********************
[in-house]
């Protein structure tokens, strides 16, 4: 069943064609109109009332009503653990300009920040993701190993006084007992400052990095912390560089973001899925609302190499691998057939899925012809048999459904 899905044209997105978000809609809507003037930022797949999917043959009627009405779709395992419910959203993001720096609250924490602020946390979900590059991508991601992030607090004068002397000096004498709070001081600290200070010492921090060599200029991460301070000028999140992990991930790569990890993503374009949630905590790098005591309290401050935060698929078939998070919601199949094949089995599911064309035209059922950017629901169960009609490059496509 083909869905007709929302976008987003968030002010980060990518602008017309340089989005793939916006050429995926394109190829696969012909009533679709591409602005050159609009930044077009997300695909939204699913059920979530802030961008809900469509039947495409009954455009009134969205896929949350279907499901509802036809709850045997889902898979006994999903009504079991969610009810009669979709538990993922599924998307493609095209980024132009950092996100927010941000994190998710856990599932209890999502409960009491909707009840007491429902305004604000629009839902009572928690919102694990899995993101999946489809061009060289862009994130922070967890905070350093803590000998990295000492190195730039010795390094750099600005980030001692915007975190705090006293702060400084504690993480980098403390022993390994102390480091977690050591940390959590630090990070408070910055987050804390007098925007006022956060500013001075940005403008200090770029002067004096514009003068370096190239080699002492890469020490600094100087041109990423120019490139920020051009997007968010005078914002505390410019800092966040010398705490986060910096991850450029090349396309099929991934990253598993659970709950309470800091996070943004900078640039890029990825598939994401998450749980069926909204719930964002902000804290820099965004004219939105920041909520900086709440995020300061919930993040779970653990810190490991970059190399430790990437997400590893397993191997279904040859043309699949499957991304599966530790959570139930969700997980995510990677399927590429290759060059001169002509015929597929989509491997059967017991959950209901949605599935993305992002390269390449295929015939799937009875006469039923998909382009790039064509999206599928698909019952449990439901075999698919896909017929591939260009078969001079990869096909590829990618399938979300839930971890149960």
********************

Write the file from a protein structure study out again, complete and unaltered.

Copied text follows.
[in-house]
């Protein structure tokens, strides 16, 4: 069943064609109109009332009503653990300009920040993701190993006084007992400052990095912390560089973001899925609302190499691998057939899925012809048999459904 899905044209997105978000809609809507003037930022797949999917043959009627009405779709395992419910959203993001720096609250924490602020946390979900590059991508991601992030607090004068002397000096004498709070001081600290200070010492921090060599200029991460301070000028999140992990991930790569990890993503374009949630905590790098005591309290401050935060698929078939998070919601199949094949089995599911064309035209059922950017629901169960009609490059496509 083909869905007709929302976008987003968030002010980060990518602008017309340089989005793939916006050429995926394109190829696969012909009533679709591409602005050159609009930044077009997300695909939204699913059920979530802030961008809900469509039947495409009954455009009134969205896929949350279907499901509802036809709850045997889902898979006994999903009504079991969610009810009669979709538990993922599924998307493609095209980024132009950092996100927010941000994190998710856990599932209890999502409960009491909707009840007491429902305004604000629009839902009572928690919102694990899995993101999946489809061009060289862009994130922070967890905070350093803590000998990295000492190195730039010795390094750099600005980030001692915007975190705090006293702060400084504690993480980098403390022993390994102390480091977690050591940390959590630090990070408070910055987050804390007098925007006022956060500013001075940005403008200090770029002067004096514009003068370096190239080699002492890469020490600094100087041109990423120019490139920020051009997007968010005078914002505390410019800092966040010398705490986060910096991850450029090349396309099929991934990253598993659970709950309470800091996070943004900078640039890029990825598939994401998450749980069926909204719930964002902000804290820099965004004219939105920041909520900086709440995020300061919930993040779970653990810190490991970059190399430790990437997400590893397993191997279904040859043309699949499957991304599966530790959570139930969700997980995510990677399927590429290759060059001169002509015929597929989509491997059967017991959950209901949605599935993305992002390269390449295929015939799937009875006469039923998909382009790039064509999206599928698909019952449990439901075999698919896909017929591939260009078969001079990869096909590829990618399938979300839930971890149960």